The Great Blunder

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Zahir ud-din Muhammad Babur (23 February 1483 — 5 January 1530) was a Muslim conqueror from Central Asia who, following a series of setbacks, finally succeeded in laying the basis for the Mughal dynasty of South Asia. He was a direct descendant of Timur through his father and a descendant also of Genghis Khan through his mother. He defeated the last ruler of The Delhi Sultanate, Sultan Ibrahim, and set up a new dynasty, The Mughal Dynasty. His tomb is the Babri Mosque. He had 10 wives, one of whom was Mahum Begum, the mother of Humayun.

He was buried in Bagh-e-Babur in Kabul, Afghanistan.

Nasir ud-din Muhammad Humayun (7 March 1508- 22 February 1556) was the second Mughal Emperor who ruled present day Afghanistan, Pakistan, and parts of northern India from 1530–1540 and again from 1555–1556. Like his father, Babur, he lost his kingdom early, but with Persian aid, he eventually regained an even larger one. On the eve of his death in 1556, the Mughal Empire spanned almost one million square kilometers. Humayun’s greatest architectural creation was the Din-Panah (Refuge of Religion) citadel, also known as Purana Qila at Delhi. He had seven wives, the first one was Hamida Banu Begum (1527–1604), the mother of Akbar and she built the tomb of Humayun at Delhi after Akbar’s death.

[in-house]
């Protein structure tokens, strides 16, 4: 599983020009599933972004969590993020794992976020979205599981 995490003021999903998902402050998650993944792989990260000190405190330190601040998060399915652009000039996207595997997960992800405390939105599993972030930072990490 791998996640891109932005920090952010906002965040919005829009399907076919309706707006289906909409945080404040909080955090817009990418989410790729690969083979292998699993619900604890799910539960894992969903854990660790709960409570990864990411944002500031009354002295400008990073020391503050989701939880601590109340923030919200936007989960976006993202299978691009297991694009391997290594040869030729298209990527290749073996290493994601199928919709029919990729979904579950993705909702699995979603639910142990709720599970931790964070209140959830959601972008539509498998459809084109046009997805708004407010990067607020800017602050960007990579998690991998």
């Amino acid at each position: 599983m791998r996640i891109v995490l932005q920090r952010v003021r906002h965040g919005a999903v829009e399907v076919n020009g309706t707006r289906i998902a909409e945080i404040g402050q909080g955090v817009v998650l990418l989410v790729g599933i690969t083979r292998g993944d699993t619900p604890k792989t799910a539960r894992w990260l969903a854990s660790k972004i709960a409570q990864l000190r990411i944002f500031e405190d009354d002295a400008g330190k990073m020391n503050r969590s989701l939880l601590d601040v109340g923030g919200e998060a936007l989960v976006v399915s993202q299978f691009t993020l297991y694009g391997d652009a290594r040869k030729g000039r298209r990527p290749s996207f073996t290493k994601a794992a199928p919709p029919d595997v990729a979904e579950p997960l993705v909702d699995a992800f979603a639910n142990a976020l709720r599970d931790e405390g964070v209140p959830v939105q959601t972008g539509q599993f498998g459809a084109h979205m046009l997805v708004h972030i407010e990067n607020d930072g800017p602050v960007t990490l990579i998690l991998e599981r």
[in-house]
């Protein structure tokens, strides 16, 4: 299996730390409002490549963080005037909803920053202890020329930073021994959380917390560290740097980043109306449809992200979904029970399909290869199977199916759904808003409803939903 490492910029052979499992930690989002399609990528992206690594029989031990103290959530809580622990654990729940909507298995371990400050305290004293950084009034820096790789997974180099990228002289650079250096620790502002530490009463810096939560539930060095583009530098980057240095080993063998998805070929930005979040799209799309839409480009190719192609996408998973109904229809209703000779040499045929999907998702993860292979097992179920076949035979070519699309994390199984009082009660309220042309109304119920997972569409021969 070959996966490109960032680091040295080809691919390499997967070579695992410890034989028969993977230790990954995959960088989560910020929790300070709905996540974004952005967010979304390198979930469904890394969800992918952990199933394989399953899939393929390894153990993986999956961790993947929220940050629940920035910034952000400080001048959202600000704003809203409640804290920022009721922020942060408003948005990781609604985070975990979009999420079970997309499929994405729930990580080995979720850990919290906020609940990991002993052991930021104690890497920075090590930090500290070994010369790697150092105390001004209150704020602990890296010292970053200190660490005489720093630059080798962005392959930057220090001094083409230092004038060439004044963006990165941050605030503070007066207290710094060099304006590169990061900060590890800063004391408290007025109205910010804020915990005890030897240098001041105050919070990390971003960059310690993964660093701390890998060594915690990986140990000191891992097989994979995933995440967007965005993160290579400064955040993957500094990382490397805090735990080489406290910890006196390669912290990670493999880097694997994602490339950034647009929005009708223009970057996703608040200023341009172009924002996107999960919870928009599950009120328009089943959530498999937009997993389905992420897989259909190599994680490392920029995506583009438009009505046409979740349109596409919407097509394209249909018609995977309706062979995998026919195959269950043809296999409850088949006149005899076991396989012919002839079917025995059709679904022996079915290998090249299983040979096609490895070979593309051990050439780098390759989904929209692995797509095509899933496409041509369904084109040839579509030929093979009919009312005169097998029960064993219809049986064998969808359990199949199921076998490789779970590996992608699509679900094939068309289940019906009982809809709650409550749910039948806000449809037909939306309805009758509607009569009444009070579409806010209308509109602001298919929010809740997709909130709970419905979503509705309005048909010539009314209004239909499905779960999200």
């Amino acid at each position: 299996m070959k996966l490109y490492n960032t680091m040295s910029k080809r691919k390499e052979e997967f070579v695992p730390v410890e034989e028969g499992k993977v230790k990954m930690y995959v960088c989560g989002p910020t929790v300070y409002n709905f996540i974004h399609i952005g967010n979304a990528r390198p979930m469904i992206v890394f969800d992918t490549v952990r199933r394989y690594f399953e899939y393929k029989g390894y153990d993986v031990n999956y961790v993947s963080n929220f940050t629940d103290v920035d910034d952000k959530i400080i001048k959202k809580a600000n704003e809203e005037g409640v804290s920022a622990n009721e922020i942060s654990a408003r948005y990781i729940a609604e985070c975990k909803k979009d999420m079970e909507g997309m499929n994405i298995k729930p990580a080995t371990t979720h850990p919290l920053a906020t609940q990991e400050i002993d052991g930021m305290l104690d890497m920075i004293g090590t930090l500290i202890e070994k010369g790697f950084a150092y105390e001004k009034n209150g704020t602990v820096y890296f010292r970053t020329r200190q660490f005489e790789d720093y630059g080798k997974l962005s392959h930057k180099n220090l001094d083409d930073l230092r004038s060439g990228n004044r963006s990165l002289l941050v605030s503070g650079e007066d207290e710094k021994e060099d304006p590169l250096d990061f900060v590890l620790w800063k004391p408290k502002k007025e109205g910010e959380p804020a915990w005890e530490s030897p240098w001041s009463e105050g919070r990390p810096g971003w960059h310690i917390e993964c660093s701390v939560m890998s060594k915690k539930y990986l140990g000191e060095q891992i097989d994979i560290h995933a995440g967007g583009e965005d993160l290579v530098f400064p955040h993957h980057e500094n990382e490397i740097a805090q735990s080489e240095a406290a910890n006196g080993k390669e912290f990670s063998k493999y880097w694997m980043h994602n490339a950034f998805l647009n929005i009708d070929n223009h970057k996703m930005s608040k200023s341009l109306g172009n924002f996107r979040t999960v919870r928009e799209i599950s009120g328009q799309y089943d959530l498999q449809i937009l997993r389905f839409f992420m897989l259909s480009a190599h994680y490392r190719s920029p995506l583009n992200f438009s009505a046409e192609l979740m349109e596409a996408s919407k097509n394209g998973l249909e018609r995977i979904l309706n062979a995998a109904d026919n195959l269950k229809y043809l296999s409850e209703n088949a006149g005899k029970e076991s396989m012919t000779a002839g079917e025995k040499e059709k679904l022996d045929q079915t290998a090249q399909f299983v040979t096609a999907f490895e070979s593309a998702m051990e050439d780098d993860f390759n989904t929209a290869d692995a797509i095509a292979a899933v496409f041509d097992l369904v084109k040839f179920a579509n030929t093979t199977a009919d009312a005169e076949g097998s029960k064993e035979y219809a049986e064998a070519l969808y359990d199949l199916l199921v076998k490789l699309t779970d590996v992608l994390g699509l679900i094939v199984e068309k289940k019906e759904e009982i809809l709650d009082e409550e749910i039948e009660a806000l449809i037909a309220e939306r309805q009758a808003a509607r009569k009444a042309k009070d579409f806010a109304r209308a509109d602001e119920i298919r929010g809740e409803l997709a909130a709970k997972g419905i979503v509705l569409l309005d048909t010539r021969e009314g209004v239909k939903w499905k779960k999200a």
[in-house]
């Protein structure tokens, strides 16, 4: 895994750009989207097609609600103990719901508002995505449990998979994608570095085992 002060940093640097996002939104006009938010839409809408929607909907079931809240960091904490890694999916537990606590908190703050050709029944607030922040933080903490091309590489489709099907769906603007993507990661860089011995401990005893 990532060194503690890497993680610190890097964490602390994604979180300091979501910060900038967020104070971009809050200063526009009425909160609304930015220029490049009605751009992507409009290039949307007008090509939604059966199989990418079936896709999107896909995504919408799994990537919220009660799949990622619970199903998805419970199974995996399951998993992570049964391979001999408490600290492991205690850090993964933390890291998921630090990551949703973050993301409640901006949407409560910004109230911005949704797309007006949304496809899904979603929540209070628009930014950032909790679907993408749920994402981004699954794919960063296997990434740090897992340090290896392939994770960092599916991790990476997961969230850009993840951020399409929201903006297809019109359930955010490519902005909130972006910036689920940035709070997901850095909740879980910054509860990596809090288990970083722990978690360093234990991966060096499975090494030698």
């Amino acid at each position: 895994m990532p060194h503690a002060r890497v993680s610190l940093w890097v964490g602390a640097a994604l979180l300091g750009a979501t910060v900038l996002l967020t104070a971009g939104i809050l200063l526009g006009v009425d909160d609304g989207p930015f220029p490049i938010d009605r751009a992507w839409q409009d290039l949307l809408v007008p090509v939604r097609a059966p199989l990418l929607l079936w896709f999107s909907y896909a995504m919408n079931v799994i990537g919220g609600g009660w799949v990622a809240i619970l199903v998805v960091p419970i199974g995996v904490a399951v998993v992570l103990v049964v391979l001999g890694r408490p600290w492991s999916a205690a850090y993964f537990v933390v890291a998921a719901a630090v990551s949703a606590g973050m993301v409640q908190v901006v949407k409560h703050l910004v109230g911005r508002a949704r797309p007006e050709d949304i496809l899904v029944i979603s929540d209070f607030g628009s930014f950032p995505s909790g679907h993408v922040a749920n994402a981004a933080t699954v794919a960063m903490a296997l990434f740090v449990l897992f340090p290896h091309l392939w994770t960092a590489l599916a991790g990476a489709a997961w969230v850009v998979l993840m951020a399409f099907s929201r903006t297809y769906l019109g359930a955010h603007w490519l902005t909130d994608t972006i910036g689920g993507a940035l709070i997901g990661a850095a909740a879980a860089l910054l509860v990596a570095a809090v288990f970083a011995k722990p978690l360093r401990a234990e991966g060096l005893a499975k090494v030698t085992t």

Jalaluddin Muhammad Akbar, also known as Shahanshah Akbar-e-Azam or Akbar the Great (15 October 1542 – 27 October 1605), was the third Mughal Emperor. He was the son of Humayun. At the end of his reign in 1605 the Mughal Empire covered most of the northern and central India and was one of the most powerful empires of its age. Akbar was fourteen years old when he ascended the Mughal throne in Delhi (February 1556), following the death of his father Humayun. During his reign, he eliminated military threats from the powerful Pashtun descendants of Sher Shah Suri. The...
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